Last month, an Australian judge granted Sony complete control over an inventory of PS3 jailbreak devices, but winning its court case apparently wasn't enough for the console giant. On Monday, September 6, Sony's Director of Hardware Marketing, John Koller, announced: "A minor update to your PS3 system is now available via system software update v3.42 that includes additional security features." In this case, "additional security features" translates directly into "plugging the latest firmware hole end-users are exploring."
Maybe it's time to throw in the towel and admit we don't really get Sony. Oh, it's easy to understand why the company is afraid of jailbroken PS3s—the company has an enormous interest in protecting the PS3's revenue stream—but the ways in which the company attempts to safeguard the PS3 sometimes boggles the mind. This might not seem so much an issue, but the PS3 already starts off with two strikes against it. Unlike the Wii or XBox 360, the PS3 has actually <i>lost</i> features (two USB 2.0 ports, Other OS support, the integrated flash card reader, and SACD support). We won't even mention Sixaxis, or the company's complete flip-flop on the importance of rumble as a feature.
The PSPGo got up and went.
Sony's download-only PSP Go is all but dead, UMD as a method of movie distribution is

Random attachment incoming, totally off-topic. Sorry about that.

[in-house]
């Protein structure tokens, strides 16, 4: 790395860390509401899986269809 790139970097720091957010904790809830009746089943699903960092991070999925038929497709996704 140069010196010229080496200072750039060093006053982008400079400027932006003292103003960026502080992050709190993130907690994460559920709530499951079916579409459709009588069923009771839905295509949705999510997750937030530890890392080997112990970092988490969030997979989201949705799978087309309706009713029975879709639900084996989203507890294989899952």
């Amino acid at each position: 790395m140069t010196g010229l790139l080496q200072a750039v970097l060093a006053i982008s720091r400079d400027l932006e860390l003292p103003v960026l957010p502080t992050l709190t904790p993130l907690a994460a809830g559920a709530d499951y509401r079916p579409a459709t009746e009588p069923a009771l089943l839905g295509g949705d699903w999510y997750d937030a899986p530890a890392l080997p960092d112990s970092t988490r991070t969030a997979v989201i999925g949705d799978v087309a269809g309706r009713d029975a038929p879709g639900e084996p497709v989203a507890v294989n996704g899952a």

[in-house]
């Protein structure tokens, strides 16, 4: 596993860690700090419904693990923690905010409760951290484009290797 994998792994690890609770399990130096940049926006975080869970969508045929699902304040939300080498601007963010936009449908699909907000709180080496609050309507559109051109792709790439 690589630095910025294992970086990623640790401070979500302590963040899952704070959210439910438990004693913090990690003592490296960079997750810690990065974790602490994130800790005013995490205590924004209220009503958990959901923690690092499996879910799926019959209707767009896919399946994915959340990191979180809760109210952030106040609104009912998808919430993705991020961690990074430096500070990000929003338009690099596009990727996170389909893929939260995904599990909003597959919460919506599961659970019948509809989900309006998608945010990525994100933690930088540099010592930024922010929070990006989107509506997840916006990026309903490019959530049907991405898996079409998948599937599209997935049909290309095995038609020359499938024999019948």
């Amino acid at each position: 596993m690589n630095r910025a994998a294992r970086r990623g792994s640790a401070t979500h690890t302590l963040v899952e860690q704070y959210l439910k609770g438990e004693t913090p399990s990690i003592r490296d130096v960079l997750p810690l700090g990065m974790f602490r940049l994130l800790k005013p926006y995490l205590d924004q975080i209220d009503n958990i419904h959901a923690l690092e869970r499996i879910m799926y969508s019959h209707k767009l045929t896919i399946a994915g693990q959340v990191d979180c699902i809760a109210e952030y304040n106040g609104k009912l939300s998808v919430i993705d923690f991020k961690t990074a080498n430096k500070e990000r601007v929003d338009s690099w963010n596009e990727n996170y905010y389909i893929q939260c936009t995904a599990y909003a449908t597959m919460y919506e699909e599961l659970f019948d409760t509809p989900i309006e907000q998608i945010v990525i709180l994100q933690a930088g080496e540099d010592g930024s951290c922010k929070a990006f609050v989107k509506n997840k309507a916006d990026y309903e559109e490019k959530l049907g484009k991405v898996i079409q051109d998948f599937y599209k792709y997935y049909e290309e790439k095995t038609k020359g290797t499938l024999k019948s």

dead, and Blu-ray, while lumbering upwards, has yet to set consumers on fire for fresh hardware. You'd think Sony might've learned by now that expensive, proprietary standards don't win mass market acceptance—Betamax, Digital Audio Tape, Minidisc, ATRAC, MemoryStick, MemoryStick Micro, and UMD for films all failed—but the company continues to pursue strategies that maximize control, even if it means shafting
a prominent community of supercomputer experts the company loudly courted just two years ago.
Obviously this is not the sort of issue that'll ever sink the PS3, but it's extremely unlikely that any homebrew enthusiast or Other OS fan will trust Sony when it comes time to market the PS4, regardless of what the company promises about its long-term commitment to such features or to more pertinent items, like PS3 backwards compatibility. This is all the
more surprising given how badly the Playstation 3 struggled at launch; you might think Sony would remember the various (admittedly fringe) groups that expressed interest in the unit's capabilities.
This firmware will, of course, be broken. Sony will promptly update it, and we'll probably be doing this dance from here until the console ceases production. We can't help wondering if Sony's ironclad determination to prevent all 'unauthorized' use of the PS3 will open a window Microsoft takes advantage of when it designs the next XBox. That company's attitude towards legitimacy has evolved considerably over the last decade; the Windows Genuine Advantage program began life as a piece of software that would lock you out of your own system and has evolved into a program that simply nags you incessantly to update. The next-generation XBox, whenever it arrives, may well cater to the desires of homebrew enthusiasts while simultaneously striking a balance between users' rights and security that isn't so draconian.